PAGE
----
We Are Listening...
Say something like...
"Show me 4health dog food..."

You will be taken automatically to your search results.

Please enable your microphone

Your speech was not recognized

Click the microphone in the search bar to try again, or start typing your search term.

We are Searching now...

Your results will display momentarily!

false
My TSC Store:
Nearby Stores:
My Tractor Supply store
true

There are no items in the cart. Start shopping to add items to your cart. There are no items in the cart. Start shopping to add items to your cart. Log in to your TSC Account to see items added to cart previously or from a different device. Log In

Items in Cart Subtotal:
See price at checkout
Info

    Tractor Supply Company

    Find it in App Store

    Why Does My Cat Sleep So Much?

    Authored by Jodi Helmer

    Your cat is the queen of cat naps: She naps on the windowsill, dozes off under the bed and and always seems to be looking for another chance to catch a few zzzz’s. If it seems like your cat sleeps all the time, you’re right. Cats are champion sleepers who spend most of their lives in blissful slumber.

    How much do cats sleep

    The number of catnaps a cat takes depends on their age and health.

    How much sleep do kittens need

    A newborn kitten sleep almost 24 hours a day, waking only briefly to eat. As kittens mature, they need less sleep—but only slightly less; kittens between the ages of eight and 12 weeks (about 3 months) old sleep around 20 hours per day.

    How much sleep does my adult cat need

    Adult domestic cats sleep between 10 and 13 hours per day but could sleep as much as 20 hours. Unlike their owners, who go to bed and sleep for seven to nine hours per night, cats tend to sleep in shorter stretches. Research shows that cats sleep for 50 to 110 minutes (about 2 hours) at a time, which may be where the term “cat nap” comes from. Multiple cat naps throughout the day add up to a whole lot of time spent slumbering.

    Why do cats sleep so much

    Blame evolution. Wild cats needed to conserve energy to hunt, which meant resting until it was time to go out in search of prey (and resting again after the hunt and a full meal). Even though you deliver food to their stainless steel bowls twice a day, your cat hasn’t lost the biological drive to preserve energy for the hunt. 
     
    It’s also common for cats to sleep more when they’re not feeling well. Illnesses like diabetes, heartworm and bacterial infections can cause lethargy and lead cats to spend more time slumbering. Anytime you notice a sudden change in your cat’s sleep patterns, called the vet to rule out illness. 

    Boredom could also cause cats to spend more time in bed. Provide your cat with toys, tunnels, cat trees and other opportunities to engage in active play to ensure they don’t succumb to boredom, which could lead to health issues like depression and obesity.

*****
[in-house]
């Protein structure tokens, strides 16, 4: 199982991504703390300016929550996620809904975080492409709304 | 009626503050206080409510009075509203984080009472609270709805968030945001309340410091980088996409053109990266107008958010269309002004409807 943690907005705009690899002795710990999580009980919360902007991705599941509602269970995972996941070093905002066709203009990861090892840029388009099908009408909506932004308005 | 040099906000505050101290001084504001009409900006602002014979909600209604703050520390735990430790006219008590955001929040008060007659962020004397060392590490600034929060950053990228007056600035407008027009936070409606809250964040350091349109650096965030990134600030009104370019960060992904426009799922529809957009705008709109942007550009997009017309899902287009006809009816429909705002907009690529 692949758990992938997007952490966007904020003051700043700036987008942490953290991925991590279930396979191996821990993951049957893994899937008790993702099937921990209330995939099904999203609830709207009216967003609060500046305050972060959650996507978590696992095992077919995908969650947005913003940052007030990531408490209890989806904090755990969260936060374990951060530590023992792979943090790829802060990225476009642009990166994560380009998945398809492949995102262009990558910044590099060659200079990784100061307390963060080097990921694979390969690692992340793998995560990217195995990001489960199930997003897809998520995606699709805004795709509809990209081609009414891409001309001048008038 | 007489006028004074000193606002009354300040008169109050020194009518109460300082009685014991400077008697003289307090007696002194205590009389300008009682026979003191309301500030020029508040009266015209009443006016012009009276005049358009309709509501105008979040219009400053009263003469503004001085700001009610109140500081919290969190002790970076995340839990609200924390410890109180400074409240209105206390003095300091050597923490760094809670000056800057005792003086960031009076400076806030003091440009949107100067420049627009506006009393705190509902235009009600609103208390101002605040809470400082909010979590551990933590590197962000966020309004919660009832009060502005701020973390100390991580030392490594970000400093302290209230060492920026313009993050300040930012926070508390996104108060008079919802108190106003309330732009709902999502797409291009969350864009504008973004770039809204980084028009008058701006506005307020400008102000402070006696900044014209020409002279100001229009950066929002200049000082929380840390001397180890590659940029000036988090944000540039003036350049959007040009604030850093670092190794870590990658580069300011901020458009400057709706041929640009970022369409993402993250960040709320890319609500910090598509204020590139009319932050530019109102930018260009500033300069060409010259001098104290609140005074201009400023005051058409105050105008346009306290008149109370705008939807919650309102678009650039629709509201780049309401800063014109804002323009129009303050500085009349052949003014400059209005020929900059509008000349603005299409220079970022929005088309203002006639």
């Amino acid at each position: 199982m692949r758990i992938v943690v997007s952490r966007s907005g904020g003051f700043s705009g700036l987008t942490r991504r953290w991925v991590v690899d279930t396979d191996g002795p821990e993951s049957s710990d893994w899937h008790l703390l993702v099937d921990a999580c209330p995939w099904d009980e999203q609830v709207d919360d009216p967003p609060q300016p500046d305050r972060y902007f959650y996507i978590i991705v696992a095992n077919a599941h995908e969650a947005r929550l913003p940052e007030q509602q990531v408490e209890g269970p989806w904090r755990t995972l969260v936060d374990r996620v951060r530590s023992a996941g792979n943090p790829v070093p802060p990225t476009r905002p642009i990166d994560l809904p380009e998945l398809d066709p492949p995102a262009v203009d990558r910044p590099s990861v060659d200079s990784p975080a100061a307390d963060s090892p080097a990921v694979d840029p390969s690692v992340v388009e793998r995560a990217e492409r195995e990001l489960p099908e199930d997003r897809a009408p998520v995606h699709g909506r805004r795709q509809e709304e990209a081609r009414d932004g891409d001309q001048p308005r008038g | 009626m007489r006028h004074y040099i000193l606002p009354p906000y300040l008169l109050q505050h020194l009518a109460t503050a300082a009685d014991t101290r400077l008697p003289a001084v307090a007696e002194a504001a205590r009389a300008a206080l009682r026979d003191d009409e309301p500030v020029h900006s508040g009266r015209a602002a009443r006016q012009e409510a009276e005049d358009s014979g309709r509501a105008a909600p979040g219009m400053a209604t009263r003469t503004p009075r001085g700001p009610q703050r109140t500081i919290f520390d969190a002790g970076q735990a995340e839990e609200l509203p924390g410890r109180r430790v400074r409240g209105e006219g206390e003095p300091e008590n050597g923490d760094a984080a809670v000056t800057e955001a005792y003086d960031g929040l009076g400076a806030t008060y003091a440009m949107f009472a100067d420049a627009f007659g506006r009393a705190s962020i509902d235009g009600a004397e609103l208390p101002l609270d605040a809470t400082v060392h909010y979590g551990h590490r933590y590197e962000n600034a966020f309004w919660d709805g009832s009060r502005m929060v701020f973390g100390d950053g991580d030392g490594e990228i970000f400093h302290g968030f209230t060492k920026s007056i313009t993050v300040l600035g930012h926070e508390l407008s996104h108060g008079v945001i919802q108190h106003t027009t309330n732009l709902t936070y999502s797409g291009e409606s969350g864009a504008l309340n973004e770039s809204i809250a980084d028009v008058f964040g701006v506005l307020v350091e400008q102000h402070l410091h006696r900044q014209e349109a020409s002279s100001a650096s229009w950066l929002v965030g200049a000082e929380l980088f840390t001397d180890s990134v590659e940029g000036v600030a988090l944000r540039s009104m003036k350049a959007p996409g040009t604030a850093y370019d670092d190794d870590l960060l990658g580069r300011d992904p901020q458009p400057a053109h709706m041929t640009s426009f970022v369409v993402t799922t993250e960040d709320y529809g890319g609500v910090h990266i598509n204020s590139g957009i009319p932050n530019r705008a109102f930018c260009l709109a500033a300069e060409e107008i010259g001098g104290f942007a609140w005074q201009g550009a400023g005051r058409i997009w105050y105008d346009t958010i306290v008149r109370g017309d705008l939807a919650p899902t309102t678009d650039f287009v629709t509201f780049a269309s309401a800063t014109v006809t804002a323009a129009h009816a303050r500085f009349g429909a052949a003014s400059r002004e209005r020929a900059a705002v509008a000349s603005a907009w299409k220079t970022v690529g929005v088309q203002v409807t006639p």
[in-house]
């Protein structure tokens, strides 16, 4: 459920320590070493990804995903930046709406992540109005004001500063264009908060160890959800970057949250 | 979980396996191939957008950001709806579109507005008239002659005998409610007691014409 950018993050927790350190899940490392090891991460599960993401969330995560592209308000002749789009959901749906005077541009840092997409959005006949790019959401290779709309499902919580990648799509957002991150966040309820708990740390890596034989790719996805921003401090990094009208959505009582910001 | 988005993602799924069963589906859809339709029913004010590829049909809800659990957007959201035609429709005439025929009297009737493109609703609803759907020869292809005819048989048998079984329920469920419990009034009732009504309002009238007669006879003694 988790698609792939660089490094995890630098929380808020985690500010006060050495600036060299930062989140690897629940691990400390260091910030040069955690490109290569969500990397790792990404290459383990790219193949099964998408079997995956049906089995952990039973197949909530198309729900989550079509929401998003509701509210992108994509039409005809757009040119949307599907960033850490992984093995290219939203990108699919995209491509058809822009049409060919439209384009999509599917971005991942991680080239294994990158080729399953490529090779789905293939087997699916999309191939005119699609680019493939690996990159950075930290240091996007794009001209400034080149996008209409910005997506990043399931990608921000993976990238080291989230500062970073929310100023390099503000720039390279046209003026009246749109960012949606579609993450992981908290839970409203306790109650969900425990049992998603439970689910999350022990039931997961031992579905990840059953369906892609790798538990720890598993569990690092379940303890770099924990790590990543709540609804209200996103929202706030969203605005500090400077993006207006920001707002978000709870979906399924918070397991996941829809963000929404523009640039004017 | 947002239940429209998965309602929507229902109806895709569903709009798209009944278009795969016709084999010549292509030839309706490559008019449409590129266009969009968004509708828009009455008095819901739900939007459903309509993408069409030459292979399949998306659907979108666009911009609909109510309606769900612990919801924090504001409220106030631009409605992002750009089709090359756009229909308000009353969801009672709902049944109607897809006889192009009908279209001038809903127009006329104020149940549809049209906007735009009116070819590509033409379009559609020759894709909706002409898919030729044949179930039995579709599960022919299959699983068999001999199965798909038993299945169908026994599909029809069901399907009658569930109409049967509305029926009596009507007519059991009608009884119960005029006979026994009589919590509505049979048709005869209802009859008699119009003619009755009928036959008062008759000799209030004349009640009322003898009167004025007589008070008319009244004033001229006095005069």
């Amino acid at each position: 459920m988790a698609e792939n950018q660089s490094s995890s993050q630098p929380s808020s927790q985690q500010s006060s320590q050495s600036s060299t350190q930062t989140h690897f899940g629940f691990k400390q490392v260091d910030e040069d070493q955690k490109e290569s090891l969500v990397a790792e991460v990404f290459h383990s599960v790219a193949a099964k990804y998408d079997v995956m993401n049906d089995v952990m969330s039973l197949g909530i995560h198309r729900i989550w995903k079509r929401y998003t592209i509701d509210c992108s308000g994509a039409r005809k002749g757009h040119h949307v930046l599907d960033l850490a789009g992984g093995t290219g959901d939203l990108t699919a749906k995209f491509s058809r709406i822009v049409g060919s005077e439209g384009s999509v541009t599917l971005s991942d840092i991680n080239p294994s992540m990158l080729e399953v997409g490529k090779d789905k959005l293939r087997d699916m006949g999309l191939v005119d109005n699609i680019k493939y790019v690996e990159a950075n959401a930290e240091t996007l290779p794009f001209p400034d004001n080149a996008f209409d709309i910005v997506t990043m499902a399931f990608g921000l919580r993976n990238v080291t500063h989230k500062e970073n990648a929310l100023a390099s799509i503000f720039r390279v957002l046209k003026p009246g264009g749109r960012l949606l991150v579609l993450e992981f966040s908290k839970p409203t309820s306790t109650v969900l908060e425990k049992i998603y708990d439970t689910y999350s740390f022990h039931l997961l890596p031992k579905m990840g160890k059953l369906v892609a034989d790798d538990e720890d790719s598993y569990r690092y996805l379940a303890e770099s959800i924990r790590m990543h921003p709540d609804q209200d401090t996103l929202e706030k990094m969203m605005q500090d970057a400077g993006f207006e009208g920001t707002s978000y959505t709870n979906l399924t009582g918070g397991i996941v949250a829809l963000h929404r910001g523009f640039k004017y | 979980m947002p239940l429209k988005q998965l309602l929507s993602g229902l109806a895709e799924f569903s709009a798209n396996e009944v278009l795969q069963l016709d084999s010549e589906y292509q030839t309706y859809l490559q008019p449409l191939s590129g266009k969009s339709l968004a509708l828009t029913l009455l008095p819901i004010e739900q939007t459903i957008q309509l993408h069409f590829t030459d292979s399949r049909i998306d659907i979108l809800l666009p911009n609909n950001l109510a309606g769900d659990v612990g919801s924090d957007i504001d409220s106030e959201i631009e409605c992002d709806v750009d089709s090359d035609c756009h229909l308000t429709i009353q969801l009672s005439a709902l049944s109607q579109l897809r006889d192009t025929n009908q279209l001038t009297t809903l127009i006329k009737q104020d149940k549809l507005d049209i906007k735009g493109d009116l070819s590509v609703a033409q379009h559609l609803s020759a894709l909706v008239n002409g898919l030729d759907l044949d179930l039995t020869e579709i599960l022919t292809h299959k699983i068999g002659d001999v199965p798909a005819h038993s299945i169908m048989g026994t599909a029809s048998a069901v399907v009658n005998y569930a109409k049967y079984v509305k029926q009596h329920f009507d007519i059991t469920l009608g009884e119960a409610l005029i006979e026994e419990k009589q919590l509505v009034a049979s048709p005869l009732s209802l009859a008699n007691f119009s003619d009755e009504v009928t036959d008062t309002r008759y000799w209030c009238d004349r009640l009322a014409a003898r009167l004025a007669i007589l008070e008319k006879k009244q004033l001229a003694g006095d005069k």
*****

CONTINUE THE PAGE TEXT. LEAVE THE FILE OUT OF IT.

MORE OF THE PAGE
Are cats sound sleepers

    Cats do spend time in deep, restorative sleep; it’s an important part of good feline health. But cats also spend a lot of time in the lighter stages of sleep, dozing but still aware of what’s going on in their surroundings—and definitely alert enough to pounce on predators or run from prey.

    Should you let sleeping cats lie

    Your cats might wish they could hang a “do not disturb” sign on the door of their kitty condo but you don’t have to change your routine when your cat is asleep. Cats will continue dozing while you vacuum, watch TV or prep dinner—and, if a sudden sound wakes them, they’ll look around long enough to make sure nothing is amiss and go straight back to sleep.

    Are cats nocturnal

    Hear your cat jumping off the counter or padding across the room in the middle of the night might make you think that cats are nocturnal.

    Cats are crepuscular, not nocturnal. Animals that are crepuscular, including lions, rabbits, bears, possums and several species of birds and flies, are most active at dawn and dusk. (Crepuscular is derived from the Latin word for twilight). Even though cats can be awake and might move around in the night, they are not nocturnal.

    Interesting research shows that house cats may change their sleep/wake patterns to coincide with the sleep/wake cycles of their owners. Italian researchers divided domestic house cats into two groups: Half had access to smaller spaces and were kept inside at night while the other half had a larger space and access to a garden at all hours; the cats that stayed inside at night were more likely to sleep through the night (when their owners slept) and remained awake during the daytime, perhaps to seek out interaction.

    Is it OK to sleep with my cat

    Your cat spends part of the day curled up in a ray of sunshine that falls across your bed—and she doesn’t want to move when it’s time for you to crawl under the covers. Should she be allowed to stay? It depends.

    Some research shows that pet owners felt comforted and were better able to fall asleep when their pets were in their beds but scientists have also found that cat owners were less likely to get the recommended seven (or more) hours of sleep per night. 

    Whether you let your cat sleep with you or not is a personal decision. Remember, your cat will definitely find another place to sleep (for hours and hours) even if she’s not allowed in the bed.